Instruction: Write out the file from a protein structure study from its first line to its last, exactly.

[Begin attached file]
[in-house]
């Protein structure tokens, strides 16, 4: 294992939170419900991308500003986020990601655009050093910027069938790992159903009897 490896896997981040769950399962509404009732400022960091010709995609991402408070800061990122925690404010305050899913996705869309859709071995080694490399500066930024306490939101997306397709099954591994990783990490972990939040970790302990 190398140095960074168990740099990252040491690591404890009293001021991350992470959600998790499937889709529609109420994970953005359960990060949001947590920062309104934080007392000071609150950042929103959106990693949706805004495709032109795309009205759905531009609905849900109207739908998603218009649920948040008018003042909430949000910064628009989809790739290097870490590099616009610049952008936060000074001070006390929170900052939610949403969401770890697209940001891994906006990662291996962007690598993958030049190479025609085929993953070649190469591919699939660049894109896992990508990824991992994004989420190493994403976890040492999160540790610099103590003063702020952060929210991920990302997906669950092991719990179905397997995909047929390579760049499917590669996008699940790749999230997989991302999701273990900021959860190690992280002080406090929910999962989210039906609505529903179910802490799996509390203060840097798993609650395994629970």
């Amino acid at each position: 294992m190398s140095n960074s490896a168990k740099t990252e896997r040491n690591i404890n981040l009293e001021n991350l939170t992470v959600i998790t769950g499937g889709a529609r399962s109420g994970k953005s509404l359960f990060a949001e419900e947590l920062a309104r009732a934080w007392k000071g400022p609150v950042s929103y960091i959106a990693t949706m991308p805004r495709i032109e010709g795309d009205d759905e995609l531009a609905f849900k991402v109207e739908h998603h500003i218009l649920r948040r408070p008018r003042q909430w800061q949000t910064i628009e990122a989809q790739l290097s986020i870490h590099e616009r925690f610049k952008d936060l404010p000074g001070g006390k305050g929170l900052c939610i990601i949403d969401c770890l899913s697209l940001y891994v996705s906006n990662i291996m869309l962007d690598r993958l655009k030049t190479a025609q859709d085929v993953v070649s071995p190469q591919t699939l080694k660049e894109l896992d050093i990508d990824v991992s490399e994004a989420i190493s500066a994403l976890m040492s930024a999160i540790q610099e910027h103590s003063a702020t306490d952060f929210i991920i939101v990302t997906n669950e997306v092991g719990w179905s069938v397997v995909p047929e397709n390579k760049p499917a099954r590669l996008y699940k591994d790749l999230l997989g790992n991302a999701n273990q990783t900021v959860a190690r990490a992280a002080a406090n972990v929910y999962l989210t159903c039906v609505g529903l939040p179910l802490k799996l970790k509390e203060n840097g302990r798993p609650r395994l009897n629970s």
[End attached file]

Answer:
[in-house]
């Protein structure tokens, strides 16, 4: 294992939170419900991308500003986020990601655009050093910027069938790992159903009897 490896896997981040769950399962509404009732400022960091010709995609991402408070800061990122925690404010305050899913996705869309859709071995080694490399500066930024306490939101997306397709099954591994990783990490972990939040970790302990 190398140095960074168990740099990252040491690591404890009293001021991350992470959600998790499937889709529609109420994970953005359960990060949001947590920062309104934080007392000071609150950042929103959106990693949706805004495709032109795309009205759905531009609905849900109207739908998603218009649920948040008018003042909430949000910064628009989809790739290097870490590099616009610049952008936060000074001070006390929170900052939610949403969401770890697209940001891994906006990662291996962007690598993958030049190479025609085929993953070649190469591919699939660049894109896992990508990824991992994004989420190493994403976890040492999160540790610099103590003063702020952060929210991920990302997906669950092991719990179905397997995909047929390579760049499917590669996008699940790749999230997989991302999701273990900021959860190690992280002080406090929910999962989210039906609505529903179910802490799996509390203060840097798993609650395994629970």
């Amino acid at each position: 294992m190398s140095n960074s490896a168990k740099t990252e896997r040491n690591i404890n981040l009293e001021n991350l939170t992470v959600i998790t769950g499937g889709a529609r399962s109420g994970k953005s509404l359960f990060a949001e419900e947590l920062a309104r009732a934080w007392k000071g400022p609150v950042s929103y960091i959106a990693t949706m991308p805004r495709i032109e010709g795309d009205d759905e995609l531009a609905f849900k991402v109207e739908h998603h500003i218009l649920r948040r408070p008018r003042q909430w800061q949000t910064i628009e990122a989809q790739l290097s986020i870490h590099e616009r925690f610049k952008d936060l404010p000074g001070g006390k305050g929170l900052c939610i990601i949403d969401c770890l899913s697209l940001y891994v996705s906006n990662i291996m869309l962007d690598r993958l655009k030049t190479a025609q859709d085929v993953v070649s071995p190469q591919t699939l080694k660049e894109l896992d050093i990508d990824v991992s490399e994004a989420i190493s500066a994403l976890m040492s930024a999160i540790q610099e910027h103590s003063a702020t306490d952060f929210i991920i939101v990302t997906n669950e997306v092991g719990w179905s069938v397997v995909p047929e397709n390579k760049p499917a099954r590669l996008y699940k591994d790749l999230l997989g790992n991302a999701n273990q990783t900021v959860a190690r990490a992280a002080a406090n972990v929910y999962l989210t159903c039906v609505g529903l939040p179910l802490k799996l970790k509390e203060n840097g302990r798993p609650r395994l009897n629970s």